DOD’s FY24 Cyber Budget

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Top leadership in the Department of Defense (DOD) often characterize the challenge with our potential adversaries China and Russia as both a pacing challenge and an acute threat. In no warfighting domain do we see this more clearly than in cyberspace. While China uses its cyber capabilities to steal from the United States, and understands that cyber dominance enables strategic dominance, Russia is actively using cyber operation in the Ukraine to disrupt command and control of Ukrainian forces. In addition, North Korea, Iran, and transnational criminals pose constant cyber threats to the US homeland and US interests.

The President’s FY24 Budget for DOD cyberspace activities is $13.5 billion, a $1.8 billion (15.4%) increase over the FY23 level adopted in December. Of the proposed FY24 total, $7.4 billion is marked for cyberspace operations with $3 billion of that for US Cyber Command (CYBERCOM). Highlights include an additional five Cyber Mission Force teams (bringing the total number of teams to 147) and increased cybersecurity support to the defense industrial base with the Cybersecurity Maturity Model Certification program. DOD also shifts budget authority for the Joint Cyber Mission Force to CYBERCOM. The budget prioritizes next-gen encryption solutions development and integration advances and operationalizes the Zero Trust framework.

Section 1507 of the FY22 National Defense Authorization Act (NDAA) contained Enhanced Budget Controls Initiative language allowing budget authority transfers from the services to CYBERCOM. This initiative provides CYBERCOM direct control and management of planning, programming, budgeting, and execution of resources necessary to maintain the cyber mission force. Specifically, the responsibilities assigned to CYBERCOM are the preparation of a program objective memorandum (POM) and budget estimate submission for resources required to train, equip, operate, and sustain the Cyber Mission Forces. In FY24, funding for major acquisition programs that were directed by the services on behalf of CYBERCOM shift to CYBERCOM.

Biden’s FY24 Budget includes the first CYBERCOM spending plan with full budget authority for the Cyber Mission Force. CYBERCOM does not publish an overall topline for these activities (other than the Department’s $13.5 billion total which includes CYBERCOM). This is likely due to national security reasons. CYBERCOM’s operation and maintenance budget request is $1.7 billion of which $332.5 million is for headquarters operations, its procurement budget request is $129 million, and its research, development, test, and evaluation (RDT&E) budget request is $1.1 billion.


The Army’s Operation and Maintenance Operating Forces request for Cyber Activities is $1.26 billion which is slightly below the enacted level of $1.37 billion. The Army requests $439 million for Zero Trust implementation including the enhancement of Zero Trust architecture through endpoint security and the deployment of Identity, Credential, Access Management (ICAM) to support Joint All-Domain Command and Control (JADC2). The Army also requests $95 million for defensive cyber operation tools. To support cyber infrastructure, the Army requests $163 million for the Cyber Instructional Classroom Facility at Fort Gordon.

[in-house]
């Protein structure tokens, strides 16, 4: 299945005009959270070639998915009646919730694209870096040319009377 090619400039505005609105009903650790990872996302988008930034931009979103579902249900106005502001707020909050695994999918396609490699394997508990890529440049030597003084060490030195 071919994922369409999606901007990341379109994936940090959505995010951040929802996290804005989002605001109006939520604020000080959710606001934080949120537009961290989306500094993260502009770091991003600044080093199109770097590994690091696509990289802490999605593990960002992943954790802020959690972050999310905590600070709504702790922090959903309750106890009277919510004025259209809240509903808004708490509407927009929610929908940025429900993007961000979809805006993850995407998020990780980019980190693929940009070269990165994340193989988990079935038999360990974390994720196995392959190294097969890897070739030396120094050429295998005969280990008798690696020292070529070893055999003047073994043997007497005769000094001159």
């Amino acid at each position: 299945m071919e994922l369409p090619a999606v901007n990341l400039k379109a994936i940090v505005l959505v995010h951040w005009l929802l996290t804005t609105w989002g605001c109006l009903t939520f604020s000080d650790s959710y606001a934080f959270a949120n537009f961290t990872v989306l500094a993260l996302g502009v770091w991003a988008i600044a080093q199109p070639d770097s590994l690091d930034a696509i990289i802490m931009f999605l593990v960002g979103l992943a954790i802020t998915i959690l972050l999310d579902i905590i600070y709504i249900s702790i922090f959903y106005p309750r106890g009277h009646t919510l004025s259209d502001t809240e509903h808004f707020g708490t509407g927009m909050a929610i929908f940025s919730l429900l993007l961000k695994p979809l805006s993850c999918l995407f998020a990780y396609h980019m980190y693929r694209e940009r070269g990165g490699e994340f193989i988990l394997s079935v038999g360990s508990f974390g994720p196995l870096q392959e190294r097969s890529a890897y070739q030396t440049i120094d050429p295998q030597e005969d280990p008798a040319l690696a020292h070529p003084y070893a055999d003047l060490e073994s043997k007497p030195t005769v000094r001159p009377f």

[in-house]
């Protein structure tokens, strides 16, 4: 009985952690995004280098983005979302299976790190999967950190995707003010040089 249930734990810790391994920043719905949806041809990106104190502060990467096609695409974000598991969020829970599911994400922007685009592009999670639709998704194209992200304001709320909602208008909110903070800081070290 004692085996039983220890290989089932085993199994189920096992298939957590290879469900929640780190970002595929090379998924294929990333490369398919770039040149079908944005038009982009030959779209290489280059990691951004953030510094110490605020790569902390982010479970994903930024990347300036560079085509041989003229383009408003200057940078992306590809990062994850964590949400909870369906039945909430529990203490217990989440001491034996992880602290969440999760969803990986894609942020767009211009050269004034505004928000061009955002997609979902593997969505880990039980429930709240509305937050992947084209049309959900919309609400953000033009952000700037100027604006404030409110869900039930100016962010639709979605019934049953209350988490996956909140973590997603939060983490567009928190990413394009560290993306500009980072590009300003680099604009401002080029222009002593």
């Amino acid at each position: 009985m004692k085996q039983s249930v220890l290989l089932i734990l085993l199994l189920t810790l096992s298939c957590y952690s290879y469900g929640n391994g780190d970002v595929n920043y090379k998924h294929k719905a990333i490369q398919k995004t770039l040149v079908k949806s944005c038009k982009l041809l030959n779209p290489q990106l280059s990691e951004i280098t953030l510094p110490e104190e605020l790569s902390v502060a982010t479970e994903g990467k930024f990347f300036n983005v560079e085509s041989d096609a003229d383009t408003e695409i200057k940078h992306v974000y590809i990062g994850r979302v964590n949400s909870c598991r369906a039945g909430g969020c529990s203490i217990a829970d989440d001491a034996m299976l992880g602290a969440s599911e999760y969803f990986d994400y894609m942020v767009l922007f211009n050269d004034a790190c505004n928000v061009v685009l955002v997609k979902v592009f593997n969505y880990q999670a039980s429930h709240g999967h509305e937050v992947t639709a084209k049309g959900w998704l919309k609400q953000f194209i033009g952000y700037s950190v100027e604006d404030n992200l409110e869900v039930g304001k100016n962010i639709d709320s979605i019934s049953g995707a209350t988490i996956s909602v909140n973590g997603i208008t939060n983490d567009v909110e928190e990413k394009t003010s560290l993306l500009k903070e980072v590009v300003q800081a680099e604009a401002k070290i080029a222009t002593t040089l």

The Navy’s FY24 cyber request highlights include:

  • $314.8 million for information systems security,
  • $149.6 million for information assurance,
  • $80 million for risk management framework,
  • $47.5 million for long haul cybersecurity network operations,
  • $45.8 million for computer network defense, and
  • $29 million for joint information

Although public Air Force FY24 budget data is not yet available. DOD’s O&M spreadsheet includes $1.1 billion for that category, a drop from the $1.7 billion in FY23. Most of that decrease is the above-referenced $501 million shift to U.S. CYBERCOM. The request by the Air Force should also appear in DOD’s overall IT and Cyberspace budget request, but those documents have not yet been published either.


In a March 30 hearing before the House Armed Services subcommittee on Cyber, Information Technology, and Innovations, General Paul Nakasone, Commander of CYBERCOM and Director of the National Security Agency (NSA) was asked whether he thought the cyber domain should be provided its own service to be consistent with the other warfighting domains (air, land, sea, space). He replied that CYBERCOM is modeled after US Special Operations Command (SOCOM) which is not run by a specific service. Representative Fallon (R-TX) commented that space had been made its own service and noted that DOD was requesting funding that equates to less than 2% of its budget for cyberspace. The implication being there is a mismatch between resources and rhetoric regarding the importance of the cyber domain to the warfighter. Immediately after this hearing, there was a closed session that presumably looked further into the classified cyber budget.

Chairman Mike Gallagher (R-WI) asked for an assessment of the value of creating a cyber force as a service as part of the Cyber Posture Review. The latest review was silent on that subject. Chairman Gallagher also served as the Co-Chair of the Cyberspace Solarium Commission with inserted recommendations into the FY21 NDAA. Section 1706 of that bill calls for a cyber force structure assessment as part of the Cyber Posture Review.

As action on the FY24 authorization and appropriations bills unfold, expect continued interest in boosting cyber capabilities and budgets by the congressional defense committees and continued questions about the dynamic threat environment and the Pentagon’s response.